Doctoral Dissertations

Keywords and Phrases

Avionic Systems Security; Cyber-Physical Security; Cyber-Physical Systems; Graph Neural Networks; Integrity; MSDND


“Cyber-physical security is a significant concern for critical infrastructures. The exponential growth of cyber-physical systems (CPSs) and the strong inter-dependency between the cyber and physical components introduces integrity issues such as vulnerability to injecting malicious data and projecting fake sensor measurements. Traditional security models partition the CPS from a security perspective into just two domains: high and low. However, this absolute partition is not adequate to address the challenges in the current CPSs as they are composed of multiple overlapping partitions. Information flow properties are one of the significant classes of cyber-physical security methods that model how inputs of a system affect its outputs across the security partition. Information flow supports traceability that helps in detecting vulnerabilities and anomalous sources, as well as helps in rendering mitigation measures.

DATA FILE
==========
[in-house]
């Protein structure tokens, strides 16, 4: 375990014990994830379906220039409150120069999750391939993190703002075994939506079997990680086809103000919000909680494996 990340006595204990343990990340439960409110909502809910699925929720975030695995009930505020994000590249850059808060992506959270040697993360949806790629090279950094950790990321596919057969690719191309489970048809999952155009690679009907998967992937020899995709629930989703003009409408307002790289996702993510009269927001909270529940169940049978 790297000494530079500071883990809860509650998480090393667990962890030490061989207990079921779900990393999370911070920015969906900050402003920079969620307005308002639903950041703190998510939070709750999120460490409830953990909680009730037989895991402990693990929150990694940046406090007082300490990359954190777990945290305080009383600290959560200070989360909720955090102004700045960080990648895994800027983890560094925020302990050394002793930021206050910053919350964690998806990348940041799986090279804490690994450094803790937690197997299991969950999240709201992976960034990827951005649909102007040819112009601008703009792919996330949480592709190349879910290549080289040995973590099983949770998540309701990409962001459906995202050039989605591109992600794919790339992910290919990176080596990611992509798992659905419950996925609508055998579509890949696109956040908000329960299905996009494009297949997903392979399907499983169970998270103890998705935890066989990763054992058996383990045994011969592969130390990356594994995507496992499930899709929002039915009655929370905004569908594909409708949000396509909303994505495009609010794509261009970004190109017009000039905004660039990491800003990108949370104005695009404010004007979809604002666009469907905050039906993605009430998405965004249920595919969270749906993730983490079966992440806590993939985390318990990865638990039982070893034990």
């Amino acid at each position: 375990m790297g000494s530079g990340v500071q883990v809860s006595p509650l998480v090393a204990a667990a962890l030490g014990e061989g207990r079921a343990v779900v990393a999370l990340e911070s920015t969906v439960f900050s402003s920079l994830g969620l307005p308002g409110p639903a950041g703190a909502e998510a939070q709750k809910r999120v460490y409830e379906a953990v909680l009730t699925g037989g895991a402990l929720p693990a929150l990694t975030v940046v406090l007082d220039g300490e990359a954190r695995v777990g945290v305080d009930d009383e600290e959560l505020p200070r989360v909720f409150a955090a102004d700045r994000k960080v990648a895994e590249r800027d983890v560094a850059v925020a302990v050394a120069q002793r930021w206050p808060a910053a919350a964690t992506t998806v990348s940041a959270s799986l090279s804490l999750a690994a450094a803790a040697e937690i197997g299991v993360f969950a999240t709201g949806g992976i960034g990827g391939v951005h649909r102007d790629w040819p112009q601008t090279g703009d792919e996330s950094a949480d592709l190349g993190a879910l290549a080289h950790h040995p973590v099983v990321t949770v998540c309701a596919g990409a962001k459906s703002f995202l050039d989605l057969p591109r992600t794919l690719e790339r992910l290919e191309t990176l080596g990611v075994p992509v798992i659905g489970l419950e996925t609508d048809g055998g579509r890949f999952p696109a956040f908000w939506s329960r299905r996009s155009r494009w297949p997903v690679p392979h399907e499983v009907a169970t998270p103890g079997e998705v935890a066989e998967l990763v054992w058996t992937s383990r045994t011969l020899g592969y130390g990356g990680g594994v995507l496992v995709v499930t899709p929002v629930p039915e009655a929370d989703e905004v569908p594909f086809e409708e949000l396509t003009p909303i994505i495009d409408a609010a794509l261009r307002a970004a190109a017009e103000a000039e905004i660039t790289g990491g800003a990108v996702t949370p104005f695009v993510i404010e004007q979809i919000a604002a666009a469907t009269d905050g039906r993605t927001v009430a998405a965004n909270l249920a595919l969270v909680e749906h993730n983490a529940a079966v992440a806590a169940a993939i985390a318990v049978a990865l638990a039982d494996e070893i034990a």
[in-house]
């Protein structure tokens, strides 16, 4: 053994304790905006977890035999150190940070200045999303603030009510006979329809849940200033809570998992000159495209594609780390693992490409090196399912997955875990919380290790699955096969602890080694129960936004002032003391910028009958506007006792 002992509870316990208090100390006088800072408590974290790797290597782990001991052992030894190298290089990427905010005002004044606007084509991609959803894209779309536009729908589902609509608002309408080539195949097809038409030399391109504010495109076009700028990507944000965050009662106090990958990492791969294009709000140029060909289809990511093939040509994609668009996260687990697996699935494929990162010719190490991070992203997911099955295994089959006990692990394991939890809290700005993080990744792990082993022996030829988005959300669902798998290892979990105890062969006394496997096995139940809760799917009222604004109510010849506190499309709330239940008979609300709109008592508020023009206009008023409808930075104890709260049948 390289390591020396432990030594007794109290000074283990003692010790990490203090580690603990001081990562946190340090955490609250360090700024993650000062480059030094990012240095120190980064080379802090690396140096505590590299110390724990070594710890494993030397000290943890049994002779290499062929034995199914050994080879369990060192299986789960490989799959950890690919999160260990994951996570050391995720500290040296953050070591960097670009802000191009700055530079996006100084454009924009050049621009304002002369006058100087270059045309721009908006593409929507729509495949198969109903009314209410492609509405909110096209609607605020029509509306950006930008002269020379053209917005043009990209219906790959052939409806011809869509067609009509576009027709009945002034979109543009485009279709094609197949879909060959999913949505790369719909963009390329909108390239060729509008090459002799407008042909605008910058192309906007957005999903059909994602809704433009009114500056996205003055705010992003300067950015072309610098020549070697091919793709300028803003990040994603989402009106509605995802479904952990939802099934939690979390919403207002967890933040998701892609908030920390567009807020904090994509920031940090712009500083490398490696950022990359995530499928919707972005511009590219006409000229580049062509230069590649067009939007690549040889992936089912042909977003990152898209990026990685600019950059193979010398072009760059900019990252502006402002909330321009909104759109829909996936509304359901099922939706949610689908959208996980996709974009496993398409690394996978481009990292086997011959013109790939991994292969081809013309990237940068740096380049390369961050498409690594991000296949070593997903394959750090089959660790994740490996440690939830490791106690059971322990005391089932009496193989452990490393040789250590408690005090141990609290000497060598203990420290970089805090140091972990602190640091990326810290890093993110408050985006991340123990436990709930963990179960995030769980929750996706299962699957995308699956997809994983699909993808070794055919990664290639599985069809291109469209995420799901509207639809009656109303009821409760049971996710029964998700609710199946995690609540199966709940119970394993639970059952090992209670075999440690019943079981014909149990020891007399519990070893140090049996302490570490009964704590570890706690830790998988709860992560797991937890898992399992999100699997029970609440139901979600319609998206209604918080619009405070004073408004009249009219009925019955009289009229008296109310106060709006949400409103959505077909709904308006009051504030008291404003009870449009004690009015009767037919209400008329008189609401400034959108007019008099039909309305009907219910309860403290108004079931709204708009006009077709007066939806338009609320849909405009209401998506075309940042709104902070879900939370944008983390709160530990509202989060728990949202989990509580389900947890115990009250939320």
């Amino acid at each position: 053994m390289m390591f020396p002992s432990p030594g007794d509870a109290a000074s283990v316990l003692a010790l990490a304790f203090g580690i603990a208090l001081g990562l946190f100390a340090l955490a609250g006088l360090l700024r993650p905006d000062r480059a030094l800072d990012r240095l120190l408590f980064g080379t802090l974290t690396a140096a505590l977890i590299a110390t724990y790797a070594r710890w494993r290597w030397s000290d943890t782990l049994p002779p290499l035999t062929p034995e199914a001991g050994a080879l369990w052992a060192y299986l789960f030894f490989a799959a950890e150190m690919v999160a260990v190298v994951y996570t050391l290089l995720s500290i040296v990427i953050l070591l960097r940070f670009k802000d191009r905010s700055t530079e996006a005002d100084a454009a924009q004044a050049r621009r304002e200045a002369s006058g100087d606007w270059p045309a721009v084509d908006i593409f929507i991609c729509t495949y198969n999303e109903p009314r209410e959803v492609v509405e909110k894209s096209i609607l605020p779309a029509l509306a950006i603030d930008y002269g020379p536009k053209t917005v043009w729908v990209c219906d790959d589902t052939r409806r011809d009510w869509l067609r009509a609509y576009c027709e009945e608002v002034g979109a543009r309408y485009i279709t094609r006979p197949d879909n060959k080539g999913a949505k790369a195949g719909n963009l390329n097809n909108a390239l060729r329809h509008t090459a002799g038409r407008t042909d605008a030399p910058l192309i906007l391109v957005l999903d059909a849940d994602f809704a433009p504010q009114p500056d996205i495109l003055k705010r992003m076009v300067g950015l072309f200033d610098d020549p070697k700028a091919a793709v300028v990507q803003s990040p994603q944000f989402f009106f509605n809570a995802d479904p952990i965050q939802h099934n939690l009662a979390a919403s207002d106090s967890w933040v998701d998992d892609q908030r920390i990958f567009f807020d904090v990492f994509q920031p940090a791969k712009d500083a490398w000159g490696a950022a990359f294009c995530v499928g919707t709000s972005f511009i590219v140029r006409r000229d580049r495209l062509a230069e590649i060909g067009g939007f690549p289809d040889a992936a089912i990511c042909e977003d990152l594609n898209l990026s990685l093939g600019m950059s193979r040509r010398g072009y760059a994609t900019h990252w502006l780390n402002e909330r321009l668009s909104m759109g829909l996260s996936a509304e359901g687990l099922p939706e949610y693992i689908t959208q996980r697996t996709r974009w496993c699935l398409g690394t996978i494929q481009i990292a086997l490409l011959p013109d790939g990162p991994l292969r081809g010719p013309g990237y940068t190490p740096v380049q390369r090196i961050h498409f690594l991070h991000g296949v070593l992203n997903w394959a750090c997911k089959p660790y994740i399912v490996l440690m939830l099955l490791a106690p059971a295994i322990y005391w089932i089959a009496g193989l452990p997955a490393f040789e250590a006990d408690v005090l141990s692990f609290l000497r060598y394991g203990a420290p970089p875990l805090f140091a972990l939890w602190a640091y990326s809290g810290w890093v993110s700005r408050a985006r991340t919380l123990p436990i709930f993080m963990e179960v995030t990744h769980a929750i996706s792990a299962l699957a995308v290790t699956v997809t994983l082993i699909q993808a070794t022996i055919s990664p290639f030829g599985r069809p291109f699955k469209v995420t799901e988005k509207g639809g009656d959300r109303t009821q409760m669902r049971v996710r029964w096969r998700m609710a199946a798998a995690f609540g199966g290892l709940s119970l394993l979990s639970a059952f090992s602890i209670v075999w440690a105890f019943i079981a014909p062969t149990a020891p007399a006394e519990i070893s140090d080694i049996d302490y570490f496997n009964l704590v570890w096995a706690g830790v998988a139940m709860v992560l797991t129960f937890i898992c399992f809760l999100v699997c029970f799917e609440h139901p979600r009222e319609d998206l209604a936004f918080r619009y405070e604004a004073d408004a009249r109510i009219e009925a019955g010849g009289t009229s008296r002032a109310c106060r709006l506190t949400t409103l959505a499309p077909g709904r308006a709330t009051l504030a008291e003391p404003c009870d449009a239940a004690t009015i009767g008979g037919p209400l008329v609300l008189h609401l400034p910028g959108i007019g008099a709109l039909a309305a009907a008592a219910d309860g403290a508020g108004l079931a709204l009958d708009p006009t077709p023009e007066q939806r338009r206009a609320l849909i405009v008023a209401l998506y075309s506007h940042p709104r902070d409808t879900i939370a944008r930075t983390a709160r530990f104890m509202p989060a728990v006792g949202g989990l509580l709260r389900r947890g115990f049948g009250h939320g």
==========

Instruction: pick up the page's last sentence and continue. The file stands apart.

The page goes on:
To address the challenges associated with securing CPSs, two novel approaches are introduced by representing a CPS in terms of a graph structure. The first approach is an automated graph-based information flow model introduced to identify information flow paths in the avionics system and partition them into security domains. This approach is applied to selected aspects of the avionic systems to identify the vulnerabilities in case of a system failure or an attack and provide possible mitigation measures. The second approach is based on graph neural networks (GNN) to classify the graphs into different security domains.

Using these two approaches, successful partitioning of the CPS into different security domains is possible in addition to identifying their optimal coverage. These approaches enable designers and engineers to ensure the integrity of the CPS. The engineers and operators can use this process during design-time and in real-time to identify failures or attacks on the system”--Abstract, page iii.


McMillin, Bruce M.

Committee Member(s)

Leopold, Jennifer
Morales, Ricardo
Nadendla, V. Sriram Siddhardh
Kimball, Jonathan W.


Computer Science

Degree Name

Ph. D. in Computer Science


Missouri University of Science and Technology

Publication Date

Summer 2020


xii, 88 pages

Note about bibliography

Includes bibliographic references (pages 82-87).


© 2020 Anusha Thudimilla, All rights reserved.

Document Type

Dissertation - Open Access

File Type




Thesis Number

T 11760

Electronic OCLC #